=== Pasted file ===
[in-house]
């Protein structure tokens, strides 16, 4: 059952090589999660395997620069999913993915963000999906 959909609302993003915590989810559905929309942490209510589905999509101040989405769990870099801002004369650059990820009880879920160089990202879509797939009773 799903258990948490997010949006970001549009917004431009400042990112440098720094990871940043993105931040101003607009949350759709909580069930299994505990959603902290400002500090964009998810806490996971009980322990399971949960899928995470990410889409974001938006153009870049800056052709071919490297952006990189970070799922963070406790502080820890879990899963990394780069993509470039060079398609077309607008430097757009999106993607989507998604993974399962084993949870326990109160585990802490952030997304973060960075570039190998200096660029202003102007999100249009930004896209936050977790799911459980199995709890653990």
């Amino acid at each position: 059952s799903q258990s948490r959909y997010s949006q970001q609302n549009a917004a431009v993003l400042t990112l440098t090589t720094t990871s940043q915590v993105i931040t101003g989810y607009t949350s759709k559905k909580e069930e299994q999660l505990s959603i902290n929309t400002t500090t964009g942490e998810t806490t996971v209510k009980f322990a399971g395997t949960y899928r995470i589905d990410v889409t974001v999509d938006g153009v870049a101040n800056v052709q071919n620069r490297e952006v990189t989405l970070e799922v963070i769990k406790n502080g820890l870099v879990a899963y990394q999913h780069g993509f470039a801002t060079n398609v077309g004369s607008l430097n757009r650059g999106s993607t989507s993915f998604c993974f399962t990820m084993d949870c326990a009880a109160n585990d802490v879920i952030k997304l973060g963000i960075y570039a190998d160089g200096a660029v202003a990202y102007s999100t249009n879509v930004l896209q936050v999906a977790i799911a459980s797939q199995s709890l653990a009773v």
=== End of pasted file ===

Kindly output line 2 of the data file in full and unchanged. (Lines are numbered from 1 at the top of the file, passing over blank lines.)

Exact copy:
């Protein structure tokens, strides 16, 4: 059952090589999660395997620069999913993915963000999906 959909609302993003915590989810559905929309942490209510589905999509101040989405769990870099801002004369650059990820009880879920160089990202879509797939009773 799903258990948490997010949006970001549009917004431009400042990112440098720094990871940043993105931040101003607009949350759709909580069930299994505990959603902290400002500090964009998810806490996971009980322990399971949960899928995470990410889409974001938006153009870049800056052709071919490297952006990189970070799922963070406790502080820890879990899963990394780069993509470039060079398609077309607008430097757009999106993607989507998604993974399962084993949870326990109160585990802490952030997304973060960075570039190998200096660029202003102007999100249009930004896209936050977790799911459980199995709890653990």